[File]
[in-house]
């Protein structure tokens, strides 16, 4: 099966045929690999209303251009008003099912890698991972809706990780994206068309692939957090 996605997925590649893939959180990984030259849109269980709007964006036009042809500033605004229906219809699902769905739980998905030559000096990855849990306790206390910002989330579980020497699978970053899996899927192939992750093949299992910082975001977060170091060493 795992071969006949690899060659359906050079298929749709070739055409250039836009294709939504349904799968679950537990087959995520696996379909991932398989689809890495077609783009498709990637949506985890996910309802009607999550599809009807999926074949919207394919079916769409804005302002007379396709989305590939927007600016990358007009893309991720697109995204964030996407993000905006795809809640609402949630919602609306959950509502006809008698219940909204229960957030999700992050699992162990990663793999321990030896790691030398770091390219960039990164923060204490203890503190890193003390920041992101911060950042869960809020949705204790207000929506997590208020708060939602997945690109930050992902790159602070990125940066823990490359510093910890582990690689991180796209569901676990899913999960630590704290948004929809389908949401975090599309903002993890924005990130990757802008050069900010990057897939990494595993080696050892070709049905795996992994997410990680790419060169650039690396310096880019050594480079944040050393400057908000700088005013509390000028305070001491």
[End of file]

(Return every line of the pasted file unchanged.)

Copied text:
[in-house]
């Protein structure tokens, strides 16, 4: 099966045929690999209303251009008003099912890698991972809706990780994206068309692939957090 996605997925590649893939959180990984030259849109269980709007964006036009042809500033605004229906219809699902769905739980998905030559000096990855849990306790206390910002989330579980020497699978970053899996899927192939992750093949299992910082975001977060170091060493 795992071969006949690899060659359906050079298929749709070739055409250039836009294709939504349904799968679950537990087959995520696996379909991932398989689809890495077609783009498709990637949506985890996910309802009607999550599809009807999926074949919207394919079916769409804005302002007379396709989305590939927007600016990358007009893309991720697109995204964030996407993000905006795809809640609402949630919602609306959950509502006809008698219940909204229960957030999700992050699992162990990663793999321990030896790691030398770091390219960039990164923060204490203890503190890193003390920041992101911060950042869960809020949705204790207000929506997590208020708060939602997945690109930050992902790159602070990125940066823990490359510093910890582990690689991180796209569901676990899913999960630590704290948004929809389908949401975090599309903002993890924005990130990757802008050069900010990057897939990494595993080696050892070709049905795996992994997410990680790419060169650039690396310096880019050594480079944040050393400057908000700088005013509390000028305070001491």